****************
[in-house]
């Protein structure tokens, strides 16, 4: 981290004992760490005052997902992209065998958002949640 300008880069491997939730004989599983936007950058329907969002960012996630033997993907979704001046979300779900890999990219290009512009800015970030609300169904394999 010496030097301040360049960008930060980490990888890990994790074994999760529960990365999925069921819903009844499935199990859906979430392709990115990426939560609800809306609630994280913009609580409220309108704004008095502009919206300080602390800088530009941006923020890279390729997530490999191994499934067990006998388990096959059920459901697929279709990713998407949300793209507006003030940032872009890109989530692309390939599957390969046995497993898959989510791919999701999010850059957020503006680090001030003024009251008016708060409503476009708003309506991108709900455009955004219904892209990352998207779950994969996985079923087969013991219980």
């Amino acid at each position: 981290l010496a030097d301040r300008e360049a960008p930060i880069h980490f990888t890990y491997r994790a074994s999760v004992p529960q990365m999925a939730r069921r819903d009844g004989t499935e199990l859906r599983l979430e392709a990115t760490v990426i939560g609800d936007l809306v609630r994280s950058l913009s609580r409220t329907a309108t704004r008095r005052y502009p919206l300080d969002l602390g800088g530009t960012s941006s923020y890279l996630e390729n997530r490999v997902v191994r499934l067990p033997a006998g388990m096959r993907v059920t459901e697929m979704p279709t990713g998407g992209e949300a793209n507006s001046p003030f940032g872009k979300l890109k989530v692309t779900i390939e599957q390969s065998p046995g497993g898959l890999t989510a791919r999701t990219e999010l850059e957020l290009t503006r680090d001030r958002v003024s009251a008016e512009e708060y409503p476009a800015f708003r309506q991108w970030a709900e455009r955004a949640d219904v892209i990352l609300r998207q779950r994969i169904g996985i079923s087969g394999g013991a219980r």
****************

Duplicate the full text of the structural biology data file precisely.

[in-house]
């Protein structure tokens, strides 16, 4: 981290004992760490005052997902992209065998958002949640 300008880069491997939730004989599983936007950058329907969002960012996630033997993907979704001046979300779900890999990219290009512009800015970030609300169904394999 010496030097301040360049960008930060980490990888890990994790074994999760529960990365999925069921819903009844499935199990859906979430392709990115990426939560609800809306609630994280913009609580409220309108704004008095502009919206300080602390800088530009941006923020890279390729997530490999191994499934067990006998388990096959059920459901697929279709990713998407949300793209507006003030940032872009890109989530692309390939599957390969046995497993898959989510791919999701999010850059957020503006680090001030003024009251008016708060409503476009708003309506991108709900455009955004219904892209990352998207779950994969996985079923087969013991219980």
């Amino acid at each position: 981290l010496a030097d301040r300008e360049a960008p930060i880069h980490f990888t890990y491997r994790a074994s999760v004992p529960q990365m999925a939730r069921r819903d009844g004989t499935e199990l859906r599983l979430e392709a990115t760490v990426i939560g609800d936007l809306v609630r994280s950058l913009s609580r409220t329907a309108t704004r008095r005052y502009p919206l300080d969002l602390g800088g530009t960012s941006s923020y890279l996630e390729n997530r490999v997902v191994r499934l067990p033997a006998g388990m096959r993907v059920t459901e697929m979704p279709t990713g998407g992209e949300a793209n507006s001046p003030f940032g872009k979300l890109k989530v692309t779900i390939e599957q390969s065998p046995g497993g898959l890999t989510a791919r999701t990219e999010l850059e957020l290009t503006r680090d001030r958002v003024s009251a008016e512009e708060y409503p476009a800015f708003r309506q991108w970030a709900e455009r955004a949640d219904v892209i990352l609300r998207q779950r994969i169904g996985i079923s087969g394999g013991a219980r």